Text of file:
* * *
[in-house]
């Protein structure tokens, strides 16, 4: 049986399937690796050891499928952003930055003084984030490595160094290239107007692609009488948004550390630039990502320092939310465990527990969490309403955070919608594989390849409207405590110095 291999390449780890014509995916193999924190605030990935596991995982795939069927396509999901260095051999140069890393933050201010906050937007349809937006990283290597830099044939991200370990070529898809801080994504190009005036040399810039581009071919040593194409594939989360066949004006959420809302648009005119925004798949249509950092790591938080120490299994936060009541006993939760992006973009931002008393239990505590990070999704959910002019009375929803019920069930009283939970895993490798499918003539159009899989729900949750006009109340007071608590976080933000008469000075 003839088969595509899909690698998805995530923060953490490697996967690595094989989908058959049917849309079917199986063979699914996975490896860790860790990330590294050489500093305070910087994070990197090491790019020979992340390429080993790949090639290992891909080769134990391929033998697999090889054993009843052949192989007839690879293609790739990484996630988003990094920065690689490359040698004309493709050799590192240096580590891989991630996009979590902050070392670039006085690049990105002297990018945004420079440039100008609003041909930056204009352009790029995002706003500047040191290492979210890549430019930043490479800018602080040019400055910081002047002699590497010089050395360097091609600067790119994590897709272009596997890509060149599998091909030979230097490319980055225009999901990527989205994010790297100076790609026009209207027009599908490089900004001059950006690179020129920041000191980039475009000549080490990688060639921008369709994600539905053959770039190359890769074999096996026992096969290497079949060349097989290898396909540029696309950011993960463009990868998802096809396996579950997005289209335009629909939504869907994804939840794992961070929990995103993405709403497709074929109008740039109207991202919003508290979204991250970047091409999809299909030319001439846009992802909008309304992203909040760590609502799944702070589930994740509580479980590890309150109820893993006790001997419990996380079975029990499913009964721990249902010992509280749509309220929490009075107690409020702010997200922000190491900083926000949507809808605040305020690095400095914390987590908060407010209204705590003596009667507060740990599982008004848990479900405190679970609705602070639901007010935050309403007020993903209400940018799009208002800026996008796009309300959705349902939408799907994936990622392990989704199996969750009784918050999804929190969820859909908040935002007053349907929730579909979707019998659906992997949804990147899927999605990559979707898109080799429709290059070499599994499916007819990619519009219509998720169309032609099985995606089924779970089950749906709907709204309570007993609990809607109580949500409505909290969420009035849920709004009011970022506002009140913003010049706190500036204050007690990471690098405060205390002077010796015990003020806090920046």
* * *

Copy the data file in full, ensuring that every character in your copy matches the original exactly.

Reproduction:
[in-house]
């Protein structure tokens, strides 16, 4: 049986399937690796050891499928952003930055003084984030490595160094290239107007692609009488948004550390630039990502320092939310465990527990969490309403955070919608594989390849409207405590110095 291999390449780890014509995916193999924190605030990935596991995982795939069927396509999901260095051999140069890393933050201010906050937007349809937006990283290597830099044939991200370990070529898809801080994504190009005036040399810039581009071919040593194409594939989360066949004006959420809302648009005119925004798949249509950092790591938080120490299994936060009541006993939760992006973009931002008393239990505590990070999704959910002019009375929803019920069930009283939970895993490798499918003539159009899989729900949750006009109340007071608590976080933000008469000075 003839088969595509899909690698998805995530923060953490490697996967690595094989989908058959049917849309079917199986063979699914996975490896860790860790990330590294050489500093305070910087994070990197090491790019020979992340390429080993790949090639290992891909080769134990391929033998697999090889054993009843052949192989007839690879293609790739990484996630988003990094920065690689490359040698004309493709050799590192240096580590891989991630996009979590902050070392670039006085690049990105002297990018945004420079440039100008609003041909930056204009352009790029995002706003500047040191290492979210890549430019930043490479800018602080040019400055910081002047002699590497010089050395360097091609600067790119994590897709272009596997890509060149599998091909030979230097490319980055225009999901990527989205994010790297100076790609026009209207027009599908490089900004001059950006690179020129920041000191980039475009000549080490990688060639921008369709994600539905053959770039190359890769074999096996026992096969290497079949060349097989290898396909540029696309950011993960463009990868998802096809396996579950997005289209335009629909939504869907994804939840794992961070929990995103993405709403497709074929109008740039109207991202919003508290979204991250970047091409999809299909030319001439846009992802909008309304992203909040760590609502799944702070589930994740509580479980590890309150109820893993006790001997419990996380079975029990499913009964721990249902010992509280749509309220929490009075107690409020702010997200922000190491900083926000949507809808605040305020690095400095914390987590908060407010209204705590003596009667507060740990599982008004848990479900405190679970609705602070639901007010935050309403007020993903209400940018799009208002800026996008796009309300959705349902939408799907994936990622392990989704199996969750009784918050999804929190969820859909908040935002007053349907929730579909979707019998659906992997949804990147899927999605990559979707898109080799429709290059070499599994499916007819990619519009219509998720169309032609099985995606089924779970089950749906709907709204309570007993609990809607109580949500409505909290969420009035849920709004009011970022506002009140913003010049706190500036204050007690990471690098405060205390002077010796015990003020806090920046």